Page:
Crisis deepens as Ukraine says Russian troops back rebel advance

Richard Balmforth, Pavel Polityuk — Reuters August 28, 2014

A freight car loaded with self-propelled artillary at a railway station in Kamensk-Shakhtinsky, southern Russia, near the border with Ukraine. Click to enlarge

A freight car loaded with self-propelled artillary at a railway station in Kamensk-Shakhtinsky, southern Russia, near the border with Ukraine. Click to enlarge

Ukrainian President Petro Poroshenko said on Thursday that Russian forces had entered his country and the military conflict was worsening after Russian-backed separatists swept into a key town in the east.

Poroshenko said he was cancelling a visit to Turkey and conferring with defence chiefs because of the “rapidly deteriorating situation” in the eastern Donetsk region, “as Russian troops have actually been brought into Ukraine”.

A NATO military officer said: “We assess well over 1,000 Russian troops are now operating inside Ukraine… They are supporting separatists (and) fighting with them.”

Russia says it has no involvement in the conflict between pro-Moscow rebels and the Ukrainian military, in which more than 2,200 people have been killed since April.

It denies sending in weapons or troops, despite the capture of 11 soldiers inside Ukraine this week who Moscow said had probably crossed the border by accident. Russia’s envoy to the OSCE security forum in Vienna said no Russian forces were crossing the Ukrainian border “at any point”.

A rebel leader said their objective was Mariupol, a major port and industrial centre further west.

The latest sharp escalation in the crisis came only two days after the presidents of both countries held their first talks in more than two months and agreed to work towards launching a peace process.

Ukraine’s security and defence council said the border town of Novoazovsk and other parts of Ukraine’s south-east had fallen under the control of Russian forces.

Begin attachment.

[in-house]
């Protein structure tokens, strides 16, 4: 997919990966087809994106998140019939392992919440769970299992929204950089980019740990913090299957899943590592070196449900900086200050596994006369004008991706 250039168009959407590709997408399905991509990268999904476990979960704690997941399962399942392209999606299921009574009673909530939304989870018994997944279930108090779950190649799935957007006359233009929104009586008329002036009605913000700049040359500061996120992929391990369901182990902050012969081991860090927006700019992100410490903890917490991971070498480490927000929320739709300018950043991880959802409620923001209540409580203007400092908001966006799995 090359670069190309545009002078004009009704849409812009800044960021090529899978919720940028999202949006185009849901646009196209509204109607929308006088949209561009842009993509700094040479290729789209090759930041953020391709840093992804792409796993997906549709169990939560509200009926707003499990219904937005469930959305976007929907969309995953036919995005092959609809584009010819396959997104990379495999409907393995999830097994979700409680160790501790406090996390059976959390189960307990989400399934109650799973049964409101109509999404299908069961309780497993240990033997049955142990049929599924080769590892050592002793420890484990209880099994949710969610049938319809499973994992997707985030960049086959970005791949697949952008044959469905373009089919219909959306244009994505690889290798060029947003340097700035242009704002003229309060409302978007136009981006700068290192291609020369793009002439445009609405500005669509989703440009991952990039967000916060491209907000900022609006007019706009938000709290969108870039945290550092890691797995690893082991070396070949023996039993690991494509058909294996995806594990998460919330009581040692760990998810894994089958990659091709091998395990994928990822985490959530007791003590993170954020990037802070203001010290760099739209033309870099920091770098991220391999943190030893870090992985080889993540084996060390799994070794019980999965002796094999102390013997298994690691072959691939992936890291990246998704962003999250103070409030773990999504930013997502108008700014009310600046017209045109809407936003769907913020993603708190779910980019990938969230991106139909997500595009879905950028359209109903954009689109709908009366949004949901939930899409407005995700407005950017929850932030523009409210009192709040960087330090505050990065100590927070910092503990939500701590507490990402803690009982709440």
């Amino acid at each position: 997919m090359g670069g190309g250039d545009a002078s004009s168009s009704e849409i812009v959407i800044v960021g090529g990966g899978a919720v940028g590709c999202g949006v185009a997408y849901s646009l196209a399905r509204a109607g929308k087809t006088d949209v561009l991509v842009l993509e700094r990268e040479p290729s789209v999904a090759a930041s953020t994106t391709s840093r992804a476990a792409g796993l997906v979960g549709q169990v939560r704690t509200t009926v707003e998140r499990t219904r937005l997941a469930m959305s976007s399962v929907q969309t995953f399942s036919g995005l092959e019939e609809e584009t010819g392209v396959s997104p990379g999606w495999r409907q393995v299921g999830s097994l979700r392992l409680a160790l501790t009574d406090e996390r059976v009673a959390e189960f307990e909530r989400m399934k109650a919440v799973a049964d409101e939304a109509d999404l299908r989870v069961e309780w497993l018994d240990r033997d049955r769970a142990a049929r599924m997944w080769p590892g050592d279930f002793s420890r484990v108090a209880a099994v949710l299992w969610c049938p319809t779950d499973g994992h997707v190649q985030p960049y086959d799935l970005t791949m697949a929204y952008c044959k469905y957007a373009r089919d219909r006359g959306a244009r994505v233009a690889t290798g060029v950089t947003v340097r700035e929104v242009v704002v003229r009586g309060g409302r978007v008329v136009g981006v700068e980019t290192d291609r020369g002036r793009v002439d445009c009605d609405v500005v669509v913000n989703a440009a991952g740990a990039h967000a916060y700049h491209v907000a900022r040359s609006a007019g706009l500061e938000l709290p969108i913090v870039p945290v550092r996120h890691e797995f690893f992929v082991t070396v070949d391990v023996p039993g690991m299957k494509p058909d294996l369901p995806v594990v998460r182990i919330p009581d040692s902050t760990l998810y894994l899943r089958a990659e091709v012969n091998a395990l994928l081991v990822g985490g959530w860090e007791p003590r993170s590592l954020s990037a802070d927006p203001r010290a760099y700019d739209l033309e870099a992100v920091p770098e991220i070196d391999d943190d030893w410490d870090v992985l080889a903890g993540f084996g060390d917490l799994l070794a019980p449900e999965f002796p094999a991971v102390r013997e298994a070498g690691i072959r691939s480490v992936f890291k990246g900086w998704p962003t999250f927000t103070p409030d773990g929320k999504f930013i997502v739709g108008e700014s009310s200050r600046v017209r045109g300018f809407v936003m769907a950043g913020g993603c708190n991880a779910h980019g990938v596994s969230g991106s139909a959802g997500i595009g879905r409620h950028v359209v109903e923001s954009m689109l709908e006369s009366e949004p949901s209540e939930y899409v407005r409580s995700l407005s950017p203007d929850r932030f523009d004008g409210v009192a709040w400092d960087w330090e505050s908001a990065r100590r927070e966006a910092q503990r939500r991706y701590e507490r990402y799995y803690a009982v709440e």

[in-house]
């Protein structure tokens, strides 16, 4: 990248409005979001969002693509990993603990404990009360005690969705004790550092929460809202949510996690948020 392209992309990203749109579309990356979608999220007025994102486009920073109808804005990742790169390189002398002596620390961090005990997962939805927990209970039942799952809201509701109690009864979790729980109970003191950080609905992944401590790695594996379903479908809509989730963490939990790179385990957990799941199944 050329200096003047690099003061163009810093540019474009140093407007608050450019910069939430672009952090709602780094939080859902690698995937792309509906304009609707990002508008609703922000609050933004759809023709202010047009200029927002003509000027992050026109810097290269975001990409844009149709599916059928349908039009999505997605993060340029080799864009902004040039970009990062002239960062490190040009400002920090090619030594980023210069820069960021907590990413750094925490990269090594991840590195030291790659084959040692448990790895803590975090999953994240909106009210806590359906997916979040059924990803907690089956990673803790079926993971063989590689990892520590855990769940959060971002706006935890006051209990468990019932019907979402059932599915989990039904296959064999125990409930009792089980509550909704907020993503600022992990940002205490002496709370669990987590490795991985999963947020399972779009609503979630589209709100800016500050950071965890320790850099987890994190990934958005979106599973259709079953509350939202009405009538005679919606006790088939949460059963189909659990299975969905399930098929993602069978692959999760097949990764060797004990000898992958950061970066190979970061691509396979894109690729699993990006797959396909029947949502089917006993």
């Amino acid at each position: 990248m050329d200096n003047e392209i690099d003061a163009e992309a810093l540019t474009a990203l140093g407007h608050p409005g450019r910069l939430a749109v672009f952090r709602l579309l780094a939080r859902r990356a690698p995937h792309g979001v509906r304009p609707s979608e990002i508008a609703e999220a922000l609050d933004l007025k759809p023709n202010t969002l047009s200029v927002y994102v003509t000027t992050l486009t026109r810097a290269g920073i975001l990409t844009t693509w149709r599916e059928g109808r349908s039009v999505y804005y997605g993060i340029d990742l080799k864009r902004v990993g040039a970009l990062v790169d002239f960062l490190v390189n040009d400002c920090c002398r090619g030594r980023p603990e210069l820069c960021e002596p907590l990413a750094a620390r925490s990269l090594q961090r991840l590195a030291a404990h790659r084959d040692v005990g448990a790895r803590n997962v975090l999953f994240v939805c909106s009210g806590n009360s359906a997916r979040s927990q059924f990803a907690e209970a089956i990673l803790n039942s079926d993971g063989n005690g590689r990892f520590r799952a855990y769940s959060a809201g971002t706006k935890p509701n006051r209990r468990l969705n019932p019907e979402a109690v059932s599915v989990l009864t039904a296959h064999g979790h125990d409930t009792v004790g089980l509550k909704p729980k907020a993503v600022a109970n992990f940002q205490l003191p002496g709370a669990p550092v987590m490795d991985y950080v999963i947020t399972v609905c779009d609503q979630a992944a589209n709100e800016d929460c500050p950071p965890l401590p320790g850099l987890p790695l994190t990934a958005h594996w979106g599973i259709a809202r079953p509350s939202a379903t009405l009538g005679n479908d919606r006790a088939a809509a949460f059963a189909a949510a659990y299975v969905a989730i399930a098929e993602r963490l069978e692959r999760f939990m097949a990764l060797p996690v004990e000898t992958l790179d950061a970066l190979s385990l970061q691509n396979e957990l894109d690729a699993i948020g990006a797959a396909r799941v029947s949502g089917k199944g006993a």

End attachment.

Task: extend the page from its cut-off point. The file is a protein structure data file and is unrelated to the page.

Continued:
“A counter-offensive by Russian troops and separatist units is continuing in south-east Ukraine,” it said on Twitter.

It said Ukrainian government forces had withdrawn from Novoazovsk “to save their lives” and were now reinforcing defences in Mariupol.

Ukrainian Prime Minister Arseny Yatseniuk appealed to the United States, European Union and G7 countries “to freeze Russian assets and finances until Russia withdraws armed forces, equipment and agents”.

French President Francois Hollande said it would be “intolerable and unacceptable” if it was proved true that Russian troops had entered Ukrainian territory.

European shares fell sharply on the news, halting a three-day global rally.

NEW FRONT

Satellite photo of Russian self-propelled artillary units in the Krasnodon region, eastern Ukraine, on August 21, 2014. Click to enlarge

Satellite photo of Russian self-propelled artillary units in the Krasnodon region, eastern Ukraine, on August 21, 2014. Click to enlarge

Rebel advances this week have opened a new front in the conflict just as Ukraine’s army appeared to have gained the upper hand, virtually encircling the separatists in their main strongholds of Donetsk and Luhansk.

Anton Gerashchenko, an adviser to Ukrainian Interior Minister Arsen Avakov, said on Facebook: “The invasion of Putin’s regular Russian army of Ukraine is now an established fact!”

Russia’s defence ministry declined to comment on reports of Russian tanks in Novoazovsk. A Russian diplomatic source said: “The Russian authorities clearly said many times there are no regular Russian troops there. Russia is not taking part in this armed conflict.”